Young was introduced to the idea of research through her involvement in the William Carey Crane Scholars program, which brings together faculty and students from departments across the University. Young was drawn to the concept of how Christian faith and scholarship can be mutually beneficial. Her interest was further piqued by interaction with one of her professors, Dr. Thomas Kidd, associate professor of history.
"I caught the excitement and the energy of the Academy from Dr. Kidd and other professors involved in the Crane Scholars program," Young says. "Their vision really excited me, and I started to consider an academic career for the first time."
Inspired by two courses on American religious history with Kidd, Young had an easy time choosing a thesis topic and an advisor. "The subject matter really interested me, and Dr. Kidd was eager to help me with my grad school plans. He seemed the logical choice for my thesis advisor."
Even students with no plans for postgraduate studies can benefit from professors who are actively pursuing research. Baylor is full of professors like Kidd who are motivated and excited about being actively involved in their fields. As they take that enthusiasm into the classroom, it results in more motivated and engaged students.
"I believe that while excellent teaching is not determined by research activity alone, for me personally, my most passionate teaching happens in areas where I have actively owned the material through original research," says Kidd. "Teaching the Great Awakening of the 18th century is personally exciting because I can tell the students what I have found and written about through my own research."
Kidd came to Baylor from Notre Dame in 2002, drawn by the idea of an ambitious research university committed to biblical principles. Since arriving here, he has been honored for both his research (numerous grants, fellowships and stipends, including a National Endowment for the Humanities Fellowship) and his teaching (voted an outstanding professor by the Graduate Student Association in 2006 and faculty member of the year in 2004-2005 by Student Government).
"An undergraduate's experience is strengthened by the opportunity to learn from professors who have personally pushed forward the boundaries of knowledge and expertise in their fields. At Baylor, that means learning from the professors themselves. At other universities, the research professors often do not teach undergraduate classes. Here, professors can pursue top-flight research while remaining involved in the undergraduate classroom," says Kidd.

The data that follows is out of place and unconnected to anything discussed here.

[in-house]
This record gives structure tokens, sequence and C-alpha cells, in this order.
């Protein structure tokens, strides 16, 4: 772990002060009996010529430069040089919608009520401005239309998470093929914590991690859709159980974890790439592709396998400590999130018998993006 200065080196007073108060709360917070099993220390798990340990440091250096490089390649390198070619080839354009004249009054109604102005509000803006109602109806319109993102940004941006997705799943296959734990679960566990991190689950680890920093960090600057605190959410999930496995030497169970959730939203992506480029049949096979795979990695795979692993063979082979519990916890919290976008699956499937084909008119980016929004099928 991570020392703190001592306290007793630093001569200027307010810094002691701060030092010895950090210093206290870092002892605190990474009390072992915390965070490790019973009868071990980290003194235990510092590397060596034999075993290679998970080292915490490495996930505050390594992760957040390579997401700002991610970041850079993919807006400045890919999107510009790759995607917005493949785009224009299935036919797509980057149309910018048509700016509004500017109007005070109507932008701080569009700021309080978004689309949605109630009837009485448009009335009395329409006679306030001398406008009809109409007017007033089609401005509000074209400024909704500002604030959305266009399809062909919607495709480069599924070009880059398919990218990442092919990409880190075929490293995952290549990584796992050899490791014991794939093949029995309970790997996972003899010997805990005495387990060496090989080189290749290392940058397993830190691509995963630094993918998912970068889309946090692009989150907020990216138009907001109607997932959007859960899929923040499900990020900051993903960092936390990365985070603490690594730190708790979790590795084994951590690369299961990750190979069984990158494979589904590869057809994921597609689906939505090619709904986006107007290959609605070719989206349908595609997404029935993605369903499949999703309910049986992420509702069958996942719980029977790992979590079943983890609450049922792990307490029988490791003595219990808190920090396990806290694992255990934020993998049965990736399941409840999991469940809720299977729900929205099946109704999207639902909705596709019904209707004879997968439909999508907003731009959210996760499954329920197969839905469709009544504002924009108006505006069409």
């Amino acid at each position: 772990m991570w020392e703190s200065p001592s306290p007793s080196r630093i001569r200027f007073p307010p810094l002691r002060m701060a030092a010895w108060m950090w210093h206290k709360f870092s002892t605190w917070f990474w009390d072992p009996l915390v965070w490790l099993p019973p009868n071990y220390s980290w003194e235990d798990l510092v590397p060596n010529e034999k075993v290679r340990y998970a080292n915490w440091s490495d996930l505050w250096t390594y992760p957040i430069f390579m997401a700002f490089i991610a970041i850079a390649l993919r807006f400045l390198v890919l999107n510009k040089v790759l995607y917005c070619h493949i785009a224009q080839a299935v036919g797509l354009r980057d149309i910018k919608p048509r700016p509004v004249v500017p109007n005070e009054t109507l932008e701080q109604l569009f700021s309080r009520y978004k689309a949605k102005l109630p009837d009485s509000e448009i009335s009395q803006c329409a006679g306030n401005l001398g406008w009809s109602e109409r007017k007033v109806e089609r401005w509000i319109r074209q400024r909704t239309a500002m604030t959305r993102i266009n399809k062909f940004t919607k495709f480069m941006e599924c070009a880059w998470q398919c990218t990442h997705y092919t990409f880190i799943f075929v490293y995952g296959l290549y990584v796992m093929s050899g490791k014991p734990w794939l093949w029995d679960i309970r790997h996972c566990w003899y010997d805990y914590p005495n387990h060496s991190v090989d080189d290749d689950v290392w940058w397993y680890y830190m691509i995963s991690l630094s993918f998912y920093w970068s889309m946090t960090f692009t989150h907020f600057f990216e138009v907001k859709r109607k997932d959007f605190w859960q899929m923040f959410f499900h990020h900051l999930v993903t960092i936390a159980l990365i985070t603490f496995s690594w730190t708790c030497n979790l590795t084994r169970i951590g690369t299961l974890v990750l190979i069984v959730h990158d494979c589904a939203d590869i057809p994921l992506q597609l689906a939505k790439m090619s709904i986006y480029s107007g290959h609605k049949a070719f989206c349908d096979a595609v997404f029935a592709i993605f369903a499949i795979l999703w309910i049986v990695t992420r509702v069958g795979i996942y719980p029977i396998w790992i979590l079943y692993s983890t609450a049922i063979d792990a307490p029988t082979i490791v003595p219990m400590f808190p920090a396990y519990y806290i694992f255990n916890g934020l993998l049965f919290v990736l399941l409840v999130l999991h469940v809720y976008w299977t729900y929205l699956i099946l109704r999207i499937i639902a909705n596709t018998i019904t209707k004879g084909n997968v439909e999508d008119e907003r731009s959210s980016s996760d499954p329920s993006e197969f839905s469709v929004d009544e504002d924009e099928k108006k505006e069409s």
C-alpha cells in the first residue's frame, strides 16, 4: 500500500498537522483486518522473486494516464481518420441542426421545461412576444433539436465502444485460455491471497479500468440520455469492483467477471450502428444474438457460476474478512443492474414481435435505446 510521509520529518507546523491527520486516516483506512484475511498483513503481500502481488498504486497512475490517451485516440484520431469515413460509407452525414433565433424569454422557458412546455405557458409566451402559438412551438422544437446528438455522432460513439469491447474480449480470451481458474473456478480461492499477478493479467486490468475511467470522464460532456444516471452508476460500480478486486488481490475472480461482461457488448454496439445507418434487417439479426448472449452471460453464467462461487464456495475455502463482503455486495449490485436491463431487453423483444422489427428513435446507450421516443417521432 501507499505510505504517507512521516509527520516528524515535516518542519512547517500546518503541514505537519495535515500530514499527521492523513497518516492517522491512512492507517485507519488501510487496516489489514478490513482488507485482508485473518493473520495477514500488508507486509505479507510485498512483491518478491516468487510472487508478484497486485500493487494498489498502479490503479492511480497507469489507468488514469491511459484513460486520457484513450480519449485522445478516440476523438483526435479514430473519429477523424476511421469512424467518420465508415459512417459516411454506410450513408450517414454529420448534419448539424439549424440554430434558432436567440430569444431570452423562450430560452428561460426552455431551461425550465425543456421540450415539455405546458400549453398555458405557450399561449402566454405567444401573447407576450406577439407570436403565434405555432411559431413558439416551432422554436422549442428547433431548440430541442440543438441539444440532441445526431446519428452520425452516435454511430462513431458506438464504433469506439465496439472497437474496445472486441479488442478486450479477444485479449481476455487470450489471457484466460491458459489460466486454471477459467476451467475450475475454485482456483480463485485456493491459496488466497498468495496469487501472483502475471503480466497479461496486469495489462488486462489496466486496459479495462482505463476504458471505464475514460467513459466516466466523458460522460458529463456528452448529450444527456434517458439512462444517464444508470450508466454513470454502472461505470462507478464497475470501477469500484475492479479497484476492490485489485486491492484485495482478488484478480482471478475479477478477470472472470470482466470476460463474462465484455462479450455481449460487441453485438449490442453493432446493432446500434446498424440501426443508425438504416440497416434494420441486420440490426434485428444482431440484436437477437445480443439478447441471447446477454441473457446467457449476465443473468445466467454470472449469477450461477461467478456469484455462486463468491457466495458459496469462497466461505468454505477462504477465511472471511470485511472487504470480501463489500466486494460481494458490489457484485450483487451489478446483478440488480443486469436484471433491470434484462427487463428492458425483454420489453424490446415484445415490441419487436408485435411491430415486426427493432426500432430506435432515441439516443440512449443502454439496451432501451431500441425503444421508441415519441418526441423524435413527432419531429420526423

Having research professors in the classroom and as mentors can prove invaluable, says Young. "My research experience helped me form a good working relationship with a professor who would guide me through my research and in the graduate school application process as well. Meetings [with Dr. Kidd] about my thesis and research would often turn into advice about which schools to apply to, and how to identify programs and professors that would best match my own academic goals."
Providing students with practical experiences from the lab within the classroom setting is another benefit of having professors who are actively pursuing research in addition to regular teaching activities. "In every one of my classes, we spend our time finding real solutions to real world problems," says Dr. Pedro Reyes, assistant professor of operations management and expert in Radio Frequency Identification (RFID). "My goal is that students come away with a working knowledge of problem-solving methods that can be easily applied and adapted in the business world." Reyes is one of many Baylor professors who give opportunities for undergraduates to get involved in research-related projects as part of their regular classroom experience.
Senior real estate and operations management major Casey Camp has taken several courses with Reyes and appreciates the stimulating and relevant coursework he provides while giving personal attention to students.
"Dr. Reyes is very close with his students. He truly cares and wants to form a relationship with each student that will last longer than just the five months he has them in class," says Camp.
Those relationships often lead to students pursuing more challenging research opportunities through independent study opportunities that grow out of the coursework covered in the classroom.
Chris Zane, BBA '07, took full advantage of the opportunity to work with Reyes. Zane's independent study course allowed him to pursue something more stimulating than remaining exclusively in a classroom setting. Zane worked on a project at Waco Regional Airport utilizing RFID technology to make baggage scanning and tracking more efficient. "Dr. Reyes encourages independent, analytical thought. He will help focus your research processes, but will not provide easy answers," Zane says.
Though he was an undergraduate, Zane's project was designed to follow the same strict requirements set by the graduate school: "to provide a comprehensive literature review, design an experiment which can repudiate a null hypothesis, analyze the results utilizing inferential statistics, and discuss the results."
Zane submitted his work to Business Horizons, a nationally recognized journal published by Indiana University, for publication consideration. Now pursuing his MBA at Baylor, Zane continues to do RFID research with Reyes, and was even able to present his findings at the Third Annual RFID Symposium, hosted by Baylor in September, alongside other prominent researchers in the fiels of RFID research.
"Exposing our students to research opportunities uniquely prepares them for new challenges they may face as they continue their education or move into their chosen profession," says Lilley. "Our emphasis on the research experience at the undergraduate level helps us fulfill our mission to educate the next generation of leaders to impact the world."
Hyde agrees and points to Baylor's recent designation as a research university with "high research activity" by the Carnegie Foundation as a positive indicator of Baylor's progress. "Universities are supposed to be places where new knowledge is developed and passed on and taught," says Hyde. "What better way to teach students than to include them in the discovery that new knowledge?"